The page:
And we continue to see short-term rates scrape along above zero, with the Fed Funds forward curve still forecasting negative rates by Summer 2021.
Again, this is all very deflationary. The bond market is sounding the alarm. And the Federal Reserve cannot “print” us out of this. The deflationary pressures are too vast, and the Fed’s “bazooka” is more like a peashooter in comparison to the scope and scale of this problem.
(Then, too, the Federal Reserve can’t actually “print” money at all — it is highly constrained by the limitations of the Federal Reserve Act and the Banking Act of 1933 — but that is a topic we’ll explore another time.)
Dr. Lacy Hunt, an internationally known economist and money manager considered to be one of the top macroeconomists in the world today, has pointed out that, in the aftermath of major U.S. recessions in the past few decades, the overall level of inflation has tended to drop by 400 basis points (about 4%).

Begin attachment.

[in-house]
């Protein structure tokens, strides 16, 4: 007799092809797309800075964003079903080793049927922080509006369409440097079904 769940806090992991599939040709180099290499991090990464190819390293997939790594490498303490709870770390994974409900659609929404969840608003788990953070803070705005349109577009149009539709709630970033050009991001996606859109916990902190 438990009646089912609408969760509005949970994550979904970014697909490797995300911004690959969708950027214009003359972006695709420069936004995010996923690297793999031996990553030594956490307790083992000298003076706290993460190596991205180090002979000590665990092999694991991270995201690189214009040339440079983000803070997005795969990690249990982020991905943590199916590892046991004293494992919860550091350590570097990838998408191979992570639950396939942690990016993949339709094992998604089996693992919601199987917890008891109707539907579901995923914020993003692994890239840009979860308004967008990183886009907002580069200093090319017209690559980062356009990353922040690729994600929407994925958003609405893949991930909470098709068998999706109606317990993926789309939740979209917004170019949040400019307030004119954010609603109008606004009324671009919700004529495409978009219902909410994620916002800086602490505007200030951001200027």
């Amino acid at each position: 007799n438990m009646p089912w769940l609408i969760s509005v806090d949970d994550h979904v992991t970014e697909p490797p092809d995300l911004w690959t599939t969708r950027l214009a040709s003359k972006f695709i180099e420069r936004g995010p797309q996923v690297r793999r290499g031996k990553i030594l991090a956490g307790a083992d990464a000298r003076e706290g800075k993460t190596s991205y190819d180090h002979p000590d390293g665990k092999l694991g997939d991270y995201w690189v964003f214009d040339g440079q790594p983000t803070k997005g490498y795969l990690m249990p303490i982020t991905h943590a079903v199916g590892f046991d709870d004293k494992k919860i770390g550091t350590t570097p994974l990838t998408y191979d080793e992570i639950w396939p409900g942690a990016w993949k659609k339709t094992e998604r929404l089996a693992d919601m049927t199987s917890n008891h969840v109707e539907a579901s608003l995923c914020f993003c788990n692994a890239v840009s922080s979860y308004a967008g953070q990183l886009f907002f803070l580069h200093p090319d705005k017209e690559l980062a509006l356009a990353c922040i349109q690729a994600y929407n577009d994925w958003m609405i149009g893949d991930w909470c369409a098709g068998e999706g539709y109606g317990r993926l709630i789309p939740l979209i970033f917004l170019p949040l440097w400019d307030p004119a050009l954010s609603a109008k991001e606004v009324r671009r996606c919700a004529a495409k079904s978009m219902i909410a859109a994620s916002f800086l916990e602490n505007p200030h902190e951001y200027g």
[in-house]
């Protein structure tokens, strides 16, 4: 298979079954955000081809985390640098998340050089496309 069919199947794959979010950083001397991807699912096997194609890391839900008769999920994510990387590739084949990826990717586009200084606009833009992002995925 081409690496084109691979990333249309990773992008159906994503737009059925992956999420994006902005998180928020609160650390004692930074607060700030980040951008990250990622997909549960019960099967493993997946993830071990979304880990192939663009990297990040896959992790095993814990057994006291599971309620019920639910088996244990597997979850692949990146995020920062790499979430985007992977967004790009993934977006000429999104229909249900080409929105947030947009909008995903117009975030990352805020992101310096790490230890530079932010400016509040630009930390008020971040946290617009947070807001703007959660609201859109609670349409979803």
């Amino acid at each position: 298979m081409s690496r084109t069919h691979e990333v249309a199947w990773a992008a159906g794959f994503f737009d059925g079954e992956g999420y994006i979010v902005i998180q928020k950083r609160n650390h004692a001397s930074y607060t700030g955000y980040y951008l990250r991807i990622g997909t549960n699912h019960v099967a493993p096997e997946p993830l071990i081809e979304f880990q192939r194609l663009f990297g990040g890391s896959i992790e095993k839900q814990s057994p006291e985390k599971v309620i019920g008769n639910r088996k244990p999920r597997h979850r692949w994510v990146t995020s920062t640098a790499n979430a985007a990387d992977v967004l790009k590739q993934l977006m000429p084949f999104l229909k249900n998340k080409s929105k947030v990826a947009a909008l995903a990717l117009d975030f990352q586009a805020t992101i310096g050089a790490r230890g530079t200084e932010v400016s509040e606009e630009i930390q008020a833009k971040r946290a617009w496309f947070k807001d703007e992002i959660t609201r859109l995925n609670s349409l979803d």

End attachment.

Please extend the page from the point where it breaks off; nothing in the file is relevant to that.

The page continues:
Inflation levels tend to drop after a major recession not because of the recession itself, but because the U.S. government piles on new debt in response to the recession, and rising debt levels are deflationary.
This is because, when a nation’s debt load becomes too much, it is like a great weight on the back of the economy, slowing down growth and causing strain as debt service costs go up.
Then, too, the more debt you already have, the more danger there is of a deflation “tipping point” when additional debt is added. The economists Kenneth Rogoff and Carmen Reinhart completed a famous study across multiple countries and timeframes which argued that, when government debt exceeds 90% of GDP, the presence of additional debt can suffocate economic growth.
The U.S. debt-to-GDP ratio was already at 106% in the fourth quarter of 2019. That is well above the Reinhart-Rogoff 90% warning threshold — and that was, again, prior to the pandemic and real-economy crisis and multi-trillion-dollar emergency debt response.